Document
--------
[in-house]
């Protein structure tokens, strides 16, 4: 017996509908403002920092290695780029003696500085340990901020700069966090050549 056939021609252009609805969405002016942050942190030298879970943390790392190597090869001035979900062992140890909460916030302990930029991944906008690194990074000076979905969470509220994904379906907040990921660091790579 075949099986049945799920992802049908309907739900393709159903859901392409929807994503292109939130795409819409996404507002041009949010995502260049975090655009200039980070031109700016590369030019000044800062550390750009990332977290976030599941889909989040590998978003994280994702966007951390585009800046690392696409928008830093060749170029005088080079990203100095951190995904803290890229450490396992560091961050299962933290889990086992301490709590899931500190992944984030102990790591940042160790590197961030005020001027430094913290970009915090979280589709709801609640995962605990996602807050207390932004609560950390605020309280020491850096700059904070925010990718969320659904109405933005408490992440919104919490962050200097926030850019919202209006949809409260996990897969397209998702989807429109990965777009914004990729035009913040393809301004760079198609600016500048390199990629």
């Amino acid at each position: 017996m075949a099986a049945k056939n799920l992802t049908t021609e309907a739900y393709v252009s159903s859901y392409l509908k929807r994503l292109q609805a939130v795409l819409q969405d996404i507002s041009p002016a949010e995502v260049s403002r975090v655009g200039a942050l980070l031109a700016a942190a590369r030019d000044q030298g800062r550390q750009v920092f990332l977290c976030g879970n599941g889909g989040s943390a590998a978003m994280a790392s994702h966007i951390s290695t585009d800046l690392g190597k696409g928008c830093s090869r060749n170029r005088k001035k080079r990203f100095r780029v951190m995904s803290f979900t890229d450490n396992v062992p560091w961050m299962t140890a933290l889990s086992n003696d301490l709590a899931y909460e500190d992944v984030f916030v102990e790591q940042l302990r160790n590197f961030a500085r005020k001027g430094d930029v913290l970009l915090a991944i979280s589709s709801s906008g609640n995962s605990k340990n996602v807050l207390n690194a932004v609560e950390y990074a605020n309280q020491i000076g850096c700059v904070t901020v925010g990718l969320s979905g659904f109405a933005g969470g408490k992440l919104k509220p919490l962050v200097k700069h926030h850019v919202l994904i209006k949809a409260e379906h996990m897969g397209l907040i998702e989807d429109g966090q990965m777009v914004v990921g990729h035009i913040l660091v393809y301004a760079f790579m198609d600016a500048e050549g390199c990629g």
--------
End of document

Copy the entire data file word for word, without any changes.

[in-house]
């Protein structure tokens, strides 16, 4: 017996509908403002920092290695780029003696500085340990901020700069966090050549 056939021609252009609805969405002016942050942190030298879970943390790392190597090869001035979900062992140890909460916030302990930029991944906008690194990074000076979905969470509220994904379906907040990921660091790579 075949099986049945799920992802049908309907739900393709159903859901392409929807994503292109939130795409819409996404507002041009949010995502260049975090655009200039980070031109700016590369030019000044800062550390750009990332977290976030599941889909989040590998978003994280994702966007951390585009800046690392696409928008830093060749170029005088080079990203100095951190995904803290890229450490396992560091961050299962933290889990086992301490709590899931500190992944984030102990790591940042160790590197961030005020001027430094913290970009915090979280589709709801609640995962605990996602807050207390932004609560950390605020309280020491850096700059904070925010990718969320659904109405933005408490992440919104919490962050200097926030850019919202209006949809409260996990897969397209998702989807429109990965777009914004990729035009913040393809301004760079198609600016500048390199990629």
């Amino acid at each position: 017996m075949a099986a049945k056939n799920l992802t049908t021609e309907a739900y393709v252009s159903s859901y392409l509908k929807r994503l292109q609805a939130v795409l819409q969405d996404i507002s041009p002016a949010e995502v260049s403002r975090v655009g200039a942050l980070l031109a700016a942190a590369r030019d000044q030298g800062r550390q750009v920092f990332l977290c976030g879970n599941g889909g989040s943390a590998a978003m994280a790392s994702h966007i951390s290695t585009d800046l690392g190597k696409g928008c830093s090869r060749n170029r005088k001035k080079r990203f100095r780029v951190m995904s803290f979900t890229d450490n396992v062992p560091w961050m299962t140890a933290l889990s086992n003696d301490l709590a899931y909460e500190d992944v984030f916030v102990e790591q940042l302990r160790n590197f961030a500085r005020k001027g430094d930029v913290l970009l915090a991944i979280s589709s709801s906008g609640n995962s605990k340990n996602v807050l207390n690194a932004v609560e950390y990074a605020n309280q020491i000076g850096c700059v904070t901020v925010g990718l969320s979905g659904f109405a933005g969470g408490k992440l919104k509220p919490l962050v200097k700069h926030h850019v919202l994904i209006k949809a409260e379906h996990m897969g397209l907040i998702e989807d429109g966090q990965m777009v914004v990921g990729h035009i913040l660091v393809y301004a760079f790579m198609d600016a500048e050549g390199c990629g």